What a year it has been. Our work together has helped alter the course of the pandemic in this state. We have demonstrated how quickly we can adapt, reconfigure, and reprioritize to meet the needs of our communities.
The cracks in our health care system are showing. COVID-19 has impacted all of us, but it has highlighted the disparities of health and care in Minnesota’s BIPOC (Black, Indigenous, People of Color) and immigrant communities.
As we have moved through the pandemic, we have seen many examples of how health (and health care) are impacted by public policy. In Minnesota, we have also seen that our policy makers have reached out to experts, many of them from this University, to gather the data that shapes that policy.
Prior to COVID-19, the most life-changing event I remember is September 11, 2001. Looking back over the past 19 years, it is interesting to realize all the things we take for granted today that we had no idea would become part of our lives on September 10 of that year.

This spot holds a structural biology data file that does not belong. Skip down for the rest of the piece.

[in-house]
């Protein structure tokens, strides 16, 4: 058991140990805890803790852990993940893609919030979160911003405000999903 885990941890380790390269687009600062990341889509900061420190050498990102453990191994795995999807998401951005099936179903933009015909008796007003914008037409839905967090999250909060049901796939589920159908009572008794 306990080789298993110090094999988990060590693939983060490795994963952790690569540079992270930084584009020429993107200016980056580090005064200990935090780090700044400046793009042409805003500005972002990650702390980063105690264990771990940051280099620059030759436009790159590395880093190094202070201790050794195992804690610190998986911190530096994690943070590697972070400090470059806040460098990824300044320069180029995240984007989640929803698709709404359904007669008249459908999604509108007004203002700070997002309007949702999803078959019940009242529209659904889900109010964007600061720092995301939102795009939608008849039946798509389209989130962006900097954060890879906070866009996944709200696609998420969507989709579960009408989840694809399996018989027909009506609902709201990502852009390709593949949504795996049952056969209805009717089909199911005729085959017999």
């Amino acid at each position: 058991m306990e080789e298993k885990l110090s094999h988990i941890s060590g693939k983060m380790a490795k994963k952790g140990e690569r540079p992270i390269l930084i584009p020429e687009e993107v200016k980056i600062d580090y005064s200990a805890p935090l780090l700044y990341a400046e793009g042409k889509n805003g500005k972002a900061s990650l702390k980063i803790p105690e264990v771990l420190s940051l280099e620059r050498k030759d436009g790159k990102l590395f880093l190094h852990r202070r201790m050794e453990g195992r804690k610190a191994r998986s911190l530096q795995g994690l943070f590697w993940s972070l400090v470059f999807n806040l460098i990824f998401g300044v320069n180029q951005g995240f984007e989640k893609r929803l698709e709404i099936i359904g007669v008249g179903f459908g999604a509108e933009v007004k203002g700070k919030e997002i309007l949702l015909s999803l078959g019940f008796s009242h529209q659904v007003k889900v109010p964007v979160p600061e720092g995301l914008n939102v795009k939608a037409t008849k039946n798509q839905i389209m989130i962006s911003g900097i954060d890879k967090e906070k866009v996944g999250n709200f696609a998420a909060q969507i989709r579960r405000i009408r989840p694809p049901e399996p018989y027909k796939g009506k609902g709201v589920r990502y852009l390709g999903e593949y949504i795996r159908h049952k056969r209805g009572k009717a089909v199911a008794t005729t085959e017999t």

Yesterday I had the pleasure of celebrating the creation of a new center co-led by the University’s Institute for Engineering in Medicine (IEM). The center is funded by a $26 million grant from the National Science Foundation
Last week on the news, one of the people protesting George Floyd’s death approached a reporter who was broadcasting live. The reporter asked what he would like to say. The protestor pointed out that the people marching behind him were doing so peacefully. They were not there to riot or loot or burn. What the group wanted, he said, was to be heard.